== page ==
Create targeted CTAs
Of course, loyal customers also require some prodding to return to your business. The important thing is that you target them with relevant CTAs that continue their respective customer experiences.
According to HubSpot, using smart content for this purpose will not only engage users more, but also improve the performance of your website:
"Data shows that personalized content drastically improves the performance of your website and the engagement of your visitors. HubSpot looked at the data for more than 93,000 calls to action created using HubSpot over a 12 month period and discovered that calls-to-action targeted to the user performed 42% better than calls-to-action that were generic. Investing time in setting up and utilizing smart content in your website has certainly shown to be worth the effort."
Creating smart content is an effective way of targeting specific users without having to create thousands of web pages. The content updates based on a user's history, which allows them to continue their customer experience.
As evidenced by the HubSpot data, smart content is worth the effort. It takes a fixed amount of time to program the content, but it will target countless users. Moreover, users are more engaged by specific, contextual CTAs.
The conversation never stops -- at least it shouldn't. You already got the ball rolling by creating content, posting on social media, and starting an email newsletter.
Now it's up to you to continue that conversation to provide excellent customer service and end the customer journey on a good note.
Communicate on all channels
Wherever you started interacting with prospects, you now have to stay active. Keep checking Facebook, Instagram, LinkedIn, your email inbox, website comments, social media inboxes, and whatever other way customers can contact you.
Many businesses seem to think that simply maintaining a conversation is enough. Rather than participating in an aimless discussion, try to give it some direction.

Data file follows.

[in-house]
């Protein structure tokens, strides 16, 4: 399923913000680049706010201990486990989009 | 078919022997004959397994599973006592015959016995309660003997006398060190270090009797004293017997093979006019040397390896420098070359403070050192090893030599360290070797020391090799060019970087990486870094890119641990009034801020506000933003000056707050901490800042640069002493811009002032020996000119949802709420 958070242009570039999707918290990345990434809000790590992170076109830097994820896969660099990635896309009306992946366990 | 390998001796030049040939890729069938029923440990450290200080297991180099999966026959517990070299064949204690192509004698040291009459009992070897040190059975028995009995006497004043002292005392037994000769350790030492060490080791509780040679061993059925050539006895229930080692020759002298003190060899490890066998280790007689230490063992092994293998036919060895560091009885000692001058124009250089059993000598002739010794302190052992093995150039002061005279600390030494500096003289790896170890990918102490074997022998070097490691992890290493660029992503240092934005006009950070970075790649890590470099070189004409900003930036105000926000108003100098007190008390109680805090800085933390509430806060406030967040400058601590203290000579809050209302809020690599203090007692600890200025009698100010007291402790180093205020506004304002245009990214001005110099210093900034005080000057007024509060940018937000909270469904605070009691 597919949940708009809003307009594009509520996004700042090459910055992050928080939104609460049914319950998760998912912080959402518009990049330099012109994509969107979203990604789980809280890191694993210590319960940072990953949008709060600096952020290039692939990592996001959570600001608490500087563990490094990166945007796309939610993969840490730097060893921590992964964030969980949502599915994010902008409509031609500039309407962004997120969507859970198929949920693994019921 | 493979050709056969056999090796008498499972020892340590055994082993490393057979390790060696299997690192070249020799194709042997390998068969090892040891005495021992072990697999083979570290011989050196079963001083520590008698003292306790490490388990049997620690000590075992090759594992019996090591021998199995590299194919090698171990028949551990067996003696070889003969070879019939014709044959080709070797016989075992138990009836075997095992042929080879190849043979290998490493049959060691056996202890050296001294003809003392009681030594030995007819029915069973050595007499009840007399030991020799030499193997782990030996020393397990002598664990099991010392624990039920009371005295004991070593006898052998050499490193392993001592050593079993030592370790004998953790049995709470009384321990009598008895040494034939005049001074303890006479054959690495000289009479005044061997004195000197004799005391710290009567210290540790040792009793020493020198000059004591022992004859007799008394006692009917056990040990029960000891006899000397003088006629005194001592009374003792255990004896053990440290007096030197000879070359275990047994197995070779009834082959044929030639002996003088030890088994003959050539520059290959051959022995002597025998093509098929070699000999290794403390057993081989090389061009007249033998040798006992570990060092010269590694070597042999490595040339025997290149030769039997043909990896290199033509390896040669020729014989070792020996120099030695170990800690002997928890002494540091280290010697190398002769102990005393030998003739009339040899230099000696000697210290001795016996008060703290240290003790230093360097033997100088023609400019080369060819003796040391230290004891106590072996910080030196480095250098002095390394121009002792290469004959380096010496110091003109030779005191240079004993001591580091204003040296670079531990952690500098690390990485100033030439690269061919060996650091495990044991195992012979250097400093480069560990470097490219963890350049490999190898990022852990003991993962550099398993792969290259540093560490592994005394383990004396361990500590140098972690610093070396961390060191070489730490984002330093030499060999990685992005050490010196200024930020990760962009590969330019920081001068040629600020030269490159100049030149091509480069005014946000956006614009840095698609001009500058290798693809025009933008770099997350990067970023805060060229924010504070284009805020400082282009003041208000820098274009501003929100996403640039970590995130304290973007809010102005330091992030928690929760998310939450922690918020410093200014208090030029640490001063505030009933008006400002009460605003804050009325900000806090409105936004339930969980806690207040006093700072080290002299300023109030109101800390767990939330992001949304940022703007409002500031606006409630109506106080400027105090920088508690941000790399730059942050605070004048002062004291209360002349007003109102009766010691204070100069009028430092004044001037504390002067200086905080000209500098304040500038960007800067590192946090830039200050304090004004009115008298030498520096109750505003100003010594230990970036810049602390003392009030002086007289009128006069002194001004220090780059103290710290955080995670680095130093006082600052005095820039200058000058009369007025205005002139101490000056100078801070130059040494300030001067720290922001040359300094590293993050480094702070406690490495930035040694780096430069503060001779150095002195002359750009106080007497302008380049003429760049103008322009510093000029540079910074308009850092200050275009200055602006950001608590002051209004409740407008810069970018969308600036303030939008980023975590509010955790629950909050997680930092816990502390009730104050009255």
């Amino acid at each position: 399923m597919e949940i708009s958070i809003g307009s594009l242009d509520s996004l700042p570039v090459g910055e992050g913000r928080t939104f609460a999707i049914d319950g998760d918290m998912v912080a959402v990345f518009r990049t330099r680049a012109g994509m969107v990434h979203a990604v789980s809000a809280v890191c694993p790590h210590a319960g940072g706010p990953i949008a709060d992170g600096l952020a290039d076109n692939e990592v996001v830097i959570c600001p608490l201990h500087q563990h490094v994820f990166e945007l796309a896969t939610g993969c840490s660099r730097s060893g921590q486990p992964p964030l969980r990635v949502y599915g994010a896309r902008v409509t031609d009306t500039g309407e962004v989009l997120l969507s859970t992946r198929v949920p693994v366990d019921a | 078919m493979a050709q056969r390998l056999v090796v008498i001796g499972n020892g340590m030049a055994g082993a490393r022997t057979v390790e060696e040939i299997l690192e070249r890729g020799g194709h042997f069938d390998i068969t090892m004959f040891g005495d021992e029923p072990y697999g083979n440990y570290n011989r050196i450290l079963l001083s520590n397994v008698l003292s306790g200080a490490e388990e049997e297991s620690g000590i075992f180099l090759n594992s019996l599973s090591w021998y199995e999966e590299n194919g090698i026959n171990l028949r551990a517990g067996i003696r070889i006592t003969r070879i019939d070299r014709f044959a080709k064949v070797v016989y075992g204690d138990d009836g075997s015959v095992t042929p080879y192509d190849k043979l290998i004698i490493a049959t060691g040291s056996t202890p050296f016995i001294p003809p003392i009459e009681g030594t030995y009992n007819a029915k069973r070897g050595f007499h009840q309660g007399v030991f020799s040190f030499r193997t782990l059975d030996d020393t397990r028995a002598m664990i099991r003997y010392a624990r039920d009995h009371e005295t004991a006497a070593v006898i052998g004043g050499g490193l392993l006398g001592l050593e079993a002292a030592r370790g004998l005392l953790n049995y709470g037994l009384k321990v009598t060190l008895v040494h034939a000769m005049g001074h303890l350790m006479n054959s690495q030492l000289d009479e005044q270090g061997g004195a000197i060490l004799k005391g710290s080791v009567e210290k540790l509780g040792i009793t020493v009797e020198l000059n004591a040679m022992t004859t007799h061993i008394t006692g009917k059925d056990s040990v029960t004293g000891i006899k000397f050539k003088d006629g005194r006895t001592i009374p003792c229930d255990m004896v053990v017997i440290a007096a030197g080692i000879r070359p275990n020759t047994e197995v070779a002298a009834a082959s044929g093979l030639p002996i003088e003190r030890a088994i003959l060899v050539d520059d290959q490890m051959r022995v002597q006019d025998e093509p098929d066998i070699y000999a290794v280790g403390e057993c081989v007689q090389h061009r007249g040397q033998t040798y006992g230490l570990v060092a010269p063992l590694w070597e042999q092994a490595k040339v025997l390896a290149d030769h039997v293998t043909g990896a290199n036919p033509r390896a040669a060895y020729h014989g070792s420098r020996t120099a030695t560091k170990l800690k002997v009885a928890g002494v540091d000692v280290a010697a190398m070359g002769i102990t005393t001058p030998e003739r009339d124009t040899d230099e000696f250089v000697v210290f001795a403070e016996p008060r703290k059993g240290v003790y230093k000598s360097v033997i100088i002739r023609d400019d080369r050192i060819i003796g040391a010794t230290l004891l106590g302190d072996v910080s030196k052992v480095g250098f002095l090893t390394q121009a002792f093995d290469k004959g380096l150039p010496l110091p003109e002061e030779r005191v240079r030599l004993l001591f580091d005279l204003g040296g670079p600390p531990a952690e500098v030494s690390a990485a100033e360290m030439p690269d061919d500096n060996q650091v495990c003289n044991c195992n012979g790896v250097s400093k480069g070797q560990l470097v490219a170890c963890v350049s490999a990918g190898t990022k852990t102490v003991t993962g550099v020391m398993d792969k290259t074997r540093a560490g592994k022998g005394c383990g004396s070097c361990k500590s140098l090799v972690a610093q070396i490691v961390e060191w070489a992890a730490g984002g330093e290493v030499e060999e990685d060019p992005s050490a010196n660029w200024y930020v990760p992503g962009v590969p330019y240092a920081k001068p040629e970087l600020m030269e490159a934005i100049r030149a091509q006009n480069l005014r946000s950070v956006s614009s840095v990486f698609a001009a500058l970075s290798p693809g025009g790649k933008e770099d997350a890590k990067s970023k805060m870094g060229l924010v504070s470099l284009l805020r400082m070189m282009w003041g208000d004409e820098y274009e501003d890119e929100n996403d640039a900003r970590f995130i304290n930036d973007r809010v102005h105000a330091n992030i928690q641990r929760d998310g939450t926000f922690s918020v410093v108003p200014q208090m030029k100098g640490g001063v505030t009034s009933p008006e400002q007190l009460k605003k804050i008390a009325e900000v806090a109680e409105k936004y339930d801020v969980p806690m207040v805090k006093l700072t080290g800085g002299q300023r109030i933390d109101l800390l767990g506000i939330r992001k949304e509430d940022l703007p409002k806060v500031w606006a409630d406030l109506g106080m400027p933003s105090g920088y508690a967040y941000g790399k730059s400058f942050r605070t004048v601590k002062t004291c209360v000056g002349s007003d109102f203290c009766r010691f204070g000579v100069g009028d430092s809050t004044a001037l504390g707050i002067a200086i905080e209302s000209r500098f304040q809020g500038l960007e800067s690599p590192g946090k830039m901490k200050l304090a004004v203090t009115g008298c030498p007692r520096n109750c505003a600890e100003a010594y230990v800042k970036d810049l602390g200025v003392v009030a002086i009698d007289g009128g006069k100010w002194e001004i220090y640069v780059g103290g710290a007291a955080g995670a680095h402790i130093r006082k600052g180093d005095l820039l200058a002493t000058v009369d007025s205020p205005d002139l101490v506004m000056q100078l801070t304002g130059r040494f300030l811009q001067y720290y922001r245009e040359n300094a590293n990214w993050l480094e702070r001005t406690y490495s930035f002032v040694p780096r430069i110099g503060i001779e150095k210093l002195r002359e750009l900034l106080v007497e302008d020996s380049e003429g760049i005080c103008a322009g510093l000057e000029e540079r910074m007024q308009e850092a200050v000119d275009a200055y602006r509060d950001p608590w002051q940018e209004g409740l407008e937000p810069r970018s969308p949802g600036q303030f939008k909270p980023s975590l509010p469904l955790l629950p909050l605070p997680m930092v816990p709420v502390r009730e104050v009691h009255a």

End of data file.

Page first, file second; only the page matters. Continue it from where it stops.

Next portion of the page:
Your main focus should be on solving problems. What obstacles might await your customers and how can they clear them? Solving problems helps establish brand credibility and foster customer loyalty.
Another way to help users is to provide recommendations when applicable. If there's an accessory that complements your product well, then suggest it to customers for a better overall experience. Educating customers will only make them want to do more business with you.
Be fun, relaxed, and inviting
Each platform has its own language standards, so make sure you adjust your tone appropriately. On social media, for example, businesses are allowed to lighten up and be more expressive.
Your messages don't have to sound as if they were written by a team of lawyers. This also depends on your industry and target audience, so make sure you know who you're writing for.
The fourth and final phase of inbound marketing is often forgotten, yet arguably the most important. For the long-term success of your business, you need to keep customers coming back.
It all starts with continuing the customer journey after the payment has been made. Then, you can target customers with smart content and keep in touch with them on various channels.
Putting in this last bit of effort will increase your customer retention and thus, your profits. For more information about inbound marketing, contact us today.